Relativistic Methods for Chemists
Maria Barysz, Yasuyuki Ishikawa
Springer Science & Business Media, Apr 15, 2010 - Science - 613 pages
“Relativistic Methods for Chemists”, written by a highly qualified team of authors, is targeted at both experimentalists and theoreticians interested in the area of relativistic effects in atomic and molecular systems and processes and in their consequences for the interpretation of the heavy element’s chemistry.
The theoretical part of the book focuses on the relativistic methods for molecular calculations discussing relativistic two-component theory, density functional theory, pseudopotentials and correlations. The experimentally oriented chapters describe the use of relativistic methods in different applications focusing on the design of new materials based on heavy element compounds, the role of the spin-orbit coupling in photochemistry and photobiology, and chirality and its relations to relativistic description of matter and radiation.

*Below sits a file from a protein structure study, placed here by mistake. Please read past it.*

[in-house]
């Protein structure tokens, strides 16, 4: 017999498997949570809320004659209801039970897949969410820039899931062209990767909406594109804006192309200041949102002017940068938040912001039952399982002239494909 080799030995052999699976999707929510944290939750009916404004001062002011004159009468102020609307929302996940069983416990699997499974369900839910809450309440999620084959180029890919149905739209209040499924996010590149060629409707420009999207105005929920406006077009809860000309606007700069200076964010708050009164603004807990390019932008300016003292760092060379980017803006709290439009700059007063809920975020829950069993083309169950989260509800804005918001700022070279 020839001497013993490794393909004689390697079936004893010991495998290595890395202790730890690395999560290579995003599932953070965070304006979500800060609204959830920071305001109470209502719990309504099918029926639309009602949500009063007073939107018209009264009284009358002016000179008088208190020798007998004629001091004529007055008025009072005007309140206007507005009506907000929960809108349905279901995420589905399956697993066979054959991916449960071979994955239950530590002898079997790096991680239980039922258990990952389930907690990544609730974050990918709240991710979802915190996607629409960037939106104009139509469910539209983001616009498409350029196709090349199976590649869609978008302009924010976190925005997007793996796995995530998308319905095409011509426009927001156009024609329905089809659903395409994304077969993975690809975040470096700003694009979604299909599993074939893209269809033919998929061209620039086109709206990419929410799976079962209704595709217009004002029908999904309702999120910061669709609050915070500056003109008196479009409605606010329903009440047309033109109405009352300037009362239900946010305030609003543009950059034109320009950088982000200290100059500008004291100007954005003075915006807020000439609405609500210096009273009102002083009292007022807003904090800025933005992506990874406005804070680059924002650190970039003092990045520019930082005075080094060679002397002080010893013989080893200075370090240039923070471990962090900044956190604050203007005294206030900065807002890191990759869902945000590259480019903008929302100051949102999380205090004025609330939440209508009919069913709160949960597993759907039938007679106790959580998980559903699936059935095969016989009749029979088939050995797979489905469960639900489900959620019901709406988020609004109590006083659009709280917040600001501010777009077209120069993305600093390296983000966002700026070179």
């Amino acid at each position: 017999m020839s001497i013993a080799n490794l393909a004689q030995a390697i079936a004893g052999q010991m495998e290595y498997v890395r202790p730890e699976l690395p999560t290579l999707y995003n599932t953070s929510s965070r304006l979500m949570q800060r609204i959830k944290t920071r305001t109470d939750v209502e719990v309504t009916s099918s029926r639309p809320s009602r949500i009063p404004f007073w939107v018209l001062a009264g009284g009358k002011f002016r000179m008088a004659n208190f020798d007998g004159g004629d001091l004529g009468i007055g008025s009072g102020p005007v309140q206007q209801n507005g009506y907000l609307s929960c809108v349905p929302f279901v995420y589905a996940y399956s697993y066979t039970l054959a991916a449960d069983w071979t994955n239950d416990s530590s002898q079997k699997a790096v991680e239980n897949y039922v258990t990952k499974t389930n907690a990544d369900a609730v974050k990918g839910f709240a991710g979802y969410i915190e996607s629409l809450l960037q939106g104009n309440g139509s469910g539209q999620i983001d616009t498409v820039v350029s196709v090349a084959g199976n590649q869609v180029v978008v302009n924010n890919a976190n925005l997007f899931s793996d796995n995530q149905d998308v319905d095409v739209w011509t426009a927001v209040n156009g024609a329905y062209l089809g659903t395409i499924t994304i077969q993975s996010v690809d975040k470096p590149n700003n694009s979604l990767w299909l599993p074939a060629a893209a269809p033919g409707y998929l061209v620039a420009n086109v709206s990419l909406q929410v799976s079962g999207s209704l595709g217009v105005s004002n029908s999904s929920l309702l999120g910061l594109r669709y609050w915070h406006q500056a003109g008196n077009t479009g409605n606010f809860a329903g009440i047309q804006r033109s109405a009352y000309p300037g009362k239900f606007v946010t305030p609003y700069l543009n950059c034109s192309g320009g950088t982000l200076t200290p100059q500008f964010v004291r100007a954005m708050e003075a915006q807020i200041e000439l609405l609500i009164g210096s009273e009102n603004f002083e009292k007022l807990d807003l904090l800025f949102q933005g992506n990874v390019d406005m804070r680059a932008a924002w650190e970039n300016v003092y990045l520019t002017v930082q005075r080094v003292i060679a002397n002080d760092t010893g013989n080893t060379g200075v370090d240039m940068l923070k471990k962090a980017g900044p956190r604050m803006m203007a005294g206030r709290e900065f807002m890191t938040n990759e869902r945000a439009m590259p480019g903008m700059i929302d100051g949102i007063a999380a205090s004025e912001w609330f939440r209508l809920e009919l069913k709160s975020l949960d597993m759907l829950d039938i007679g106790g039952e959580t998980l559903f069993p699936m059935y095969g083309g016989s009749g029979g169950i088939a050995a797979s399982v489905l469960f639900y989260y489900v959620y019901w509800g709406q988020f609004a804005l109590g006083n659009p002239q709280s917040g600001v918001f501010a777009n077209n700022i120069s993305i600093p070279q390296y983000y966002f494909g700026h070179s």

This book is written at an intermediate level in order to appeal to a broader audience than just experts working in the field of relativistic theory.
What people are saying - Write a review
2 Relativistic Effects and the Chemistry of the Heavier Main Group Elements
3 Why do we Need Relativistic Computational Methods?
4 TwoComponent Relativistic Theories
5 Relativistic Density Functional Theory
6 Relativistic Pseudopotentials
7 FourComponent Electronic Structure Methods
Core Electron Spectra
9 Relativistic Symmetries in the Electronic Structure and Properties of Molecules
10 Relativistic StringBased Electron Correlation Methods
11 Electronic Structure and Chemistry of the Heaviest Elements
12 Relativistic Effects on Magnetic Resonance Parameters and Other Properties of Inorganic Molecules and Metal Complexes